“For All Hobbits Share A Love of Things That Grow”

I remember the first time I started to plant seeds.

HobbitsIt began with a hole in the ground.  Like it was yesterday, I remember planting my first seed.  Even before planting it, I remember where the dream of planting the seed began.

This post is written as a personal story, but the meaning behind planting seeds, nurturing gardens, watching things grow, is inside the very fabric of life itself.  I do hope you enjoy the story.

It began in nature.  I took one look at an acorn, another at an oak tree, and my imagination went so wild with the energy it felt like my mind had lost its virginity.  But in a super wholesome way, of course.

 

Raise your hand if you get butterflies in your stomach during the Lord of the Rings series, when you hear the quote all of us garden-lovers enjoy, “…where our hearts truly lie is in peace and quiet, and good tilled earth. For all Hobbits share a love of things that grow.”

Plant Seeds

Nothing beats fresh tilled soil and watching things grow.

Watching seeds grow into seedlings, adolescent trees mature into shady oaks— these things were and are ecstasy for me.  If you’re still reading, they probably are for you too.

There is an aliveness to it. Envisioning and letting the imagination run wild creates an intensely gratifying, liberating, self-actualizing kind of energy. And planting seeds in the soil of the earth kindles and stimulates that kind of energy and life in us.

“The creation of a thousand forests is in one acorn,” said Ralph Waldo Emerson.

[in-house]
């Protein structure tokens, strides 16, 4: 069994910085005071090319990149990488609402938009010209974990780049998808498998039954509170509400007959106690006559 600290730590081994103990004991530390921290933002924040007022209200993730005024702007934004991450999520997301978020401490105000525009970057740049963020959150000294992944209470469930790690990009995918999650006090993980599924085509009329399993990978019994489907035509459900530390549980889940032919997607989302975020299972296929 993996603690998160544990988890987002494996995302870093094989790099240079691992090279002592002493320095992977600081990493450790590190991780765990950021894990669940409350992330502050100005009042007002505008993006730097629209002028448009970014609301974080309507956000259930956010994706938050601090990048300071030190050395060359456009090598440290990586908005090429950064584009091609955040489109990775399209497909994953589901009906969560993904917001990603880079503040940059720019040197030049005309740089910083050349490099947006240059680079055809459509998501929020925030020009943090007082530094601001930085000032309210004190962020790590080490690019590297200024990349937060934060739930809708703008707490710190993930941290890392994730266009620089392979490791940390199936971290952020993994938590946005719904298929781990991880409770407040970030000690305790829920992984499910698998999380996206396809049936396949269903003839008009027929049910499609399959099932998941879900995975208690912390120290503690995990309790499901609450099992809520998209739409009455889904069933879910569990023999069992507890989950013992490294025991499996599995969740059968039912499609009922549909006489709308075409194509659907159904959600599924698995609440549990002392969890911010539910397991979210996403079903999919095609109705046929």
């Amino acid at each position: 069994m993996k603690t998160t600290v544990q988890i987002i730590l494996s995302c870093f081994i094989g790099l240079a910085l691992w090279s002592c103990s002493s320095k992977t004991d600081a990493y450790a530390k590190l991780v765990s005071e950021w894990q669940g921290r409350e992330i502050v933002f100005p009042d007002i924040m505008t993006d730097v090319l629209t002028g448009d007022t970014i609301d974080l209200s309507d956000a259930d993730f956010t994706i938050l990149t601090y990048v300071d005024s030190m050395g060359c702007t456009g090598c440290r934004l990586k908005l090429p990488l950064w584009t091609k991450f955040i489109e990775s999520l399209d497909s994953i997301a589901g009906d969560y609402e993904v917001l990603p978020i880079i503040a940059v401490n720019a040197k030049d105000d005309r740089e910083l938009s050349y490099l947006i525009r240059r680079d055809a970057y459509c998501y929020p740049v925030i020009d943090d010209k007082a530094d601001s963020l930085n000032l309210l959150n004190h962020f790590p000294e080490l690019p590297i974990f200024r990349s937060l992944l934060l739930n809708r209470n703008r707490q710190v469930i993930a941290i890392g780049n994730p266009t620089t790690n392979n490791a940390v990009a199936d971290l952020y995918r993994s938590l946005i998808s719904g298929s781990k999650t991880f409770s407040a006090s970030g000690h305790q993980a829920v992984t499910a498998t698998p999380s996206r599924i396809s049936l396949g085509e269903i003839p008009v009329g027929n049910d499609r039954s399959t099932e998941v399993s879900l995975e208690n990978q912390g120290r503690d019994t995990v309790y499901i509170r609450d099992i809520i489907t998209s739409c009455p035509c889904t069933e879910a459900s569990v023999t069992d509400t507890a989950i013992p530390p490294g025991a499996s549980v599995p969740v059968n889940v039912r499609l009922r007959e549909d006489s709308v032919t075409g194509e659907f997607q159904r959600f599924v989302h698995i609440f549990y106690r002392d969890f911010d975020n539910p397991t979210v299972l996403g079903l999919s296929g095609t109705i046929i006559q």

Tree Pictures

It may come as no surprise, that in high school, I set out to plant a forest of trees.

After visiting the local tree-nursery, I determined that my tree of choice would be the Bradford Pear, known for its white blossoms and resilience to Texas heat.

But I quickly realized that despite my overwhelmingly high enthusiasm for plowing, planting and envisioning, seeds take more than that.  They also take consistency and nurturing care.

If my ideas come by the platinum-rimmed truckload, my nurturing tools aren’t worthy of a yard-sale.

My mind can look at the seeds… whether they be literal tree seeds, conceptual theories, or business ideas… and see towering giants of trees in an instant.  If you haven’t already suspected it, my obsession with being in idea-zone naturally has its dark side.  Leaving idea-zone so that I can deal with (god forbid) practical reality can be a major buzzkill.  But growth requires these things.

My motivation to water each and every one of those trees 3-4 times per week?  To prune them and care for them?  Yikes.  I needed a solution.

Irrigation Pipes

The Solution:  Irrigate and Set to Autopilot. 

My Dad suggested that I set up an irrigation system.  I bought some PVC pipe, glue, and primer, and started walking toward the checkout aisle.

I noticed as I went, though, that this kind of work excites me.  The setting up of things.  The planting.  And doing work that allowed the process of planting seeds to fit my spontaneous nature.  Speaking of nature, isn’t it marvelous that, at a certain point in the seed planting process, nature just takes over?